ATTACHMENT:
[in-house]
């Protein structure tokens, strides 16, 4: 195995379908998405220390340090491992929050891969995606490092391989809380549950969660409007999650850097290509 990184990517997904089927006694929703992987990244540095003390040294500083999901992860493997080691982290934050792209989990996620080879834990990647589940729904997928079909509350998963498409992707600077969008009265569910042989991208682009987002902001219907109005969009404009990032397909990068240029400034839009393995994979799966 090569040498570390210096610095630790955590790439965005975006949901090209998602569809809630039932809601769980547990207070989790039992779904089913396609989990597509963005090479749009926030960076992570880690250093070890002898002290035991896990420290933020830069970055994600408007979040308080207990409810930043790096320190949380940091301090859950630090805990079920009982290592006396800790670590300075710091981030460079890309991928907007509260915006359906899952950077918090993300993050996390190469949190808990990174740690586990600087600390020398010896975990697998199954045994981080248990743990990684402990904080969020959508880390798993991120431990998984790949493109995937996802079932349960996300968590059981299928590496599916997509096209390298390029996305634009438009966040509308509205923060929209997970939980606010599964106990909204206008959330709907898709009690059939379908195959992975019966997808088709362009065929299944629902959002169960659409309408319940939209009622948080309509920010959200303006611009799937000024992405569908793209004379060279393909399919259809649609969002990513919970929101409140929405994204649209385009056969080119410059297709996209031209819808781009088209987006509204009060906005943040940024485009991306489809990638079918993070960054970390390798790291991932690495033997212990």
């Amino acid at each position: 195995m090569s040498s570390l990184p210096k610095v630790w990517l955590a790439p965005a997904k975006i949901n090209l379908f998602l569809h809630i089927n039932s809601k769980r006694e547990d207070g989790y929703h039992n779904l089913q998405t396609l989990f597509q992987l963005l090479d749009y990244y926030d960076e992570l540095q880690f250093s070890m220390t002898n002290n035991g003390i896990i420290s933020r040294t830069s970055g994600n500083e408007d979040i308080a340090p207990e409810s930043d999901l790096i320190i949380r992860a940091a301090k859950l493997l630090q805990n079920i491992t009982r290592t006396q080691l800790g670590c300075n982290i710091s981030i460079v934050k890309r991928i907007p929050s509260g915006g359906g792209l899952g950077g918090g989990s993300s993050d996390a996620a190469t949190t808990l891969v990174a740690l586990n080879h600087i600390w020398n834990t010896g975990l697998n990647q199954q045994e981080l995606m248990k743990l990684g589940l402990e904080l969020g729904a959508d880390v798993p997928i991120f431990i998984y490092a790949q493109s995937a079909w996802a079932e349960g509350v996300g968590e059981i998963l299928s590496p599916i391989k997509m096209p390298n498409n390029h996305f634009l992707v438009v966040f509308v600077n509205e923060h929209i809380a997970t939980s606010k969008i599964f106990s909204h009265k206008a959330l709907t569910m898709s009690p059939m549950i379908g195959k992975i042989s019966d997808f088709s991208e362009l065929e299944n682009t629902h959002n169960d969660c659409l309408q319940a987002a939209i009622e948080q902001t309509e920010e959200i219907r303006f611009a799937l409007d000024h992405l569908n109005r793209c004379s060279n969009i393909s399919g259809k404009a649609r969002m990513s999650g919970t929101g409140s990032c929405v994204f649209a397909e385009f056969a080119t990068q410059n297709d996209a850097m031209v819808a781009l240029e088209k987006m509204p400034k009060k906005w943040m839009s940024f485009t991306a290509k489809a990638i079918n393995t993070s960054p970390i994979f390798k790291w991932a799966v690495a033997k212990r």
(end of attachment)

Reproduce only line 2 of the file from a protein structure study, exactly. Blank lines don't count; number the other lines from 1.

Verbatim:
């Protein structure tokens, strides 16, 4: 195995379908998405220390340090491992929050891969995606490092391989809380549950969660409007999650850097290509 990184990517997904089927006694929703992987990244540095003390040294500083999901992860493997080691982290934050792209989990996620080879834990990647589940729904997928079909509350998963498409992707600077969008009265569910042989991208682009987002902001219907109005969009404009990032397909990068240029400034839009393995994979799966 090569040498570390210096610095630790955590790439965005975006949901090209998602569809809630039932809601769980547990207070989790039992779904089913396609989990597509963005090479749009926030960076992570880690250093070890002898002290035991896990420290933020830069970055994600408007979040308080207990409810930043790096320190949380940091301090859950630090805990079920009982290592006396800790670590300075710091981030460079890309991928907007509260915006359906899952950077918090993300993050996390190469949190808990990174740690586990600087600390020398010896975990697998199954045994981080248990743990990684402990904080969020959508880390798993991120431990998984790949493109995937996802079932349960996300968590059981299928590496599916997509096209390298390029996305634009438009966040509308509205923060929209997970939980606010599964106990909204206008959330709907898709009690059939379908195959992975019966997808088709362009065929299944629902959002169960659409309408319940939209009622948080309509920010959200303006611009799937000024992405569908793209004379060279393909399919259809649609969002990513919970929101409140929405994204649209385009056969080119410059297709996209031209819808781009088209987006509204009060906005943040940024485009991306489809990638079918993070960054970390390798790291991932690495033997212990």